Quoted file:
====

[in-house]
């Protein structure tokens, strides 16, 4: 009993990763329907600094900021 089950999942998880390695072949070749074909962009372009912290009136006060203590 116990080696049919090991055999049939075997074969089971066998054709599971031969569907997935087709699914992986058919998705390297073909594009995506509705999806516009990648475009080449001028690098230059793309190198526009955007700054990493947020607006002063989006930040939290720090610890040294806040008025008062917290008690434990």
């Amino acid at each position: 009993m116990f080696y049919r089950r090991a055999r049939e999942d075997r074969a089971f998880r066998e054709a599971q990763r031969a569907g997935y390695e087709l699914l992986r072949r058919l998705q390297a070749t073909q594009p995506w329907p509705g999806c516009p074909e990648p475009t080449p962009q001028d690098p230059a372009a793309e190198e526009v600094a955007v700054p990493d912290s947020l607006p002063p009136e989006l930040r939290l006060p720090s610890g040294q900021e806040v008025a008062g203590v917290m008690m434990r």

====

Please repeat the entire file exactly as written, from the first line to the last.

[in-house]
């Protein structure tokens, strides 16, 4: 009993990763329907600094900021 089950999942998880390695072949070749074909962009372009912290009136006060203590 116990080696049919090991055999049939075997074969089971066998054709599971031969569907997935087709699914992986058919998705390297073909594009995506509705999806516009990648475009080449001028690098230059793309190198526009955007700054990493947020607006002063989006930040939290720090610890040294806040008025008062917290008690434990």
């Amino acid at each position: 009993m116990f080696y049919r089950r090991a055999r049939e999942d075997r074969a089971f998880r066998e054709a599971q990763r031969a569907g997935y390695e087709l699914l992986r072949r058919l998705q390297a070749t073909q594009p995506w329907p509705g999806c516009p074909e990648p475009t080449p962009q001028d690098p230059a372009a793309e190198e526009v600094a955007v700054p990493d912290s947020l607006p002063p009136e989006l930040r939290l006060p720090s610890g040294q900021e806040v008025a008062g203590v917290m008690m434990r």